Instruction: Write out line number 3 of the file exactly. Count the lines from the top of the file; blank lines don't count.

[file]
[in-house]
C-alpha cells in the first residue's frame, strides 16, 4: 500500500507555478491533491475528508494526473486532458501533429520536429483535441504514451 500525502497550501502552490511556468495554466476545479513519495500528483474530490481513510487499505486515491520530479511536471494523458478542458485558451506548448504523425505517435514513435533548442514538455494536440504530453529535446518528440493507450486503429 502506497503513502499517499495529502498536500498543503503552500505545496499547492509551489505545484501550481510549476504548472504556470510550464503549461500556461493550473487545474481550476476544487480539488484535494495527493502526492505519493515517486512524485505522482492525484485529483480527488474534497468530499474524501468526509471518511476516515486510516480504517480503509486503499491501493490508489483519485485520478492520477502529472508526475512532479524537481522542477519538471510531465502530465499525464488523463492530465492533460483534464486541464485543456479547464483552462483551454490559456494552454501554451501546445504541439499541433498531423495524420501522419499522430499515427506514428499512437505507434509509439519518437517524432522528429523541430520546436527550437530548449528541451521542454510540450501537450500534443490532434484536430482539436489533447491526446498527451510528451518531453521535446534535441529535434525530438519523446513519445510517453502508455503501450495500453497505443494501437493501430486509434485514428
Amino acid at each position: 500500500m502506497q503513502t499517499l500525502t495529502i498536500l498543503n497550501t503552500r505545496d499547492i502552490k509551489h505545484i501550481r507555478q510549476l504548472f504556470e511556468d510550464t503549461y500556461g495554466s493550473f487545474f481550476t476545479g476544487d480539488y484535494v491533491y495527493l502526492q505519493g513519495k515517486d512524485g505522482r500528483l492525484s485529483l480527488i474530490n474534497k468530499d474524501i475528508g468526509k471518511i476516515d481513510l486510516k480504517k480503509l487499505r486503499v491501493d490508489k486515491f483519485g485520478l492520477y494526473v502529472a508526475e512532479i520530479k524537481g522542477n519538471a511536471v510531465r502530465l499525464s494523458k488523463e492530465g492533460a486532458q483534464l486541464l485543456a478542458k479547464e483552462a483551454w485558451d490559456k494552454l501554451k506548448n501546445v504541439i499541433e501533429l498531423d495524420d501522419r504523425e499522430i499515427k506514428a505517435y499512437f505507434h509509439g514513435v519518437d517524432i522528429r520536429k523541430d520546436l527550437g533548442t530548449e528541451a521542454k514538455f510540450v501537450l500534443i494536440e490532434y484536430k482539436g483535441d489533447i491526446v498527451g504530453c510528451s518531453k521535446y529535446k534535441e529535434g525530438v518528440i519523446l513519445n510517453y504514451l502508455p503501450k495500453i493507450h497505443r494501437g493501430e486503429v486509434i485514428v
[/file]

Amino acid at each position: 500500500m502506497q503513502t499517499l500525502t495529502i498536500l498543503n497550501t503552500r505545496d499547492i502552490k509551489h505545484i501550481r507555478q510549476l504548472f504556470e511556468d510550464t503549461y500556461g495554466s493550473f487545474f481550476t476545479g476544487d480539488y484535494v491533491y495527493l502526492q505519493g513519495k515517486d512524485g505522482r500528483l492525484s485529483l480527488i474530490n474534497k468530499d474524501i475528508g468526509k471518511i476516515d481513510l486510516k480504517k480503509l487499505r486503499v491501493d490508489k486515491f483519485g485520478l492520477y494526473v502529472a508526475e512532479i520530479k524537481g522542477n519538471a511536471v510531465r502530465l499525464s494523458k488523463e492530465g492533460a486532458q483534464l486541464l485543456a478542458k479547464e483552462a483551454w485558451d490559456k494552454l501554451k506548448n501546445v504541439i499541433e501533429l498531423d495524420d501522419r504523425e499522430i499515427k506514428a505517435y499512437f505507434h509509439g514513435v519518437d517524432i522528429r520536429k523541430d520546436l527550437g533548442t530548449e528541451a521542454k514538455f510540450v501537450l500534443i494536440e490532434y484536430k482539436g483535441d489533447i491526446v498527451g504530453c510528451s518531453k521535446y529535446k534535441e529535434g525530438v518528440i519523446l513519445n510517453y504514451l502508455p503501450k495500453i493507450h497505443r494501437g493501430e486503429v486509434i485514428v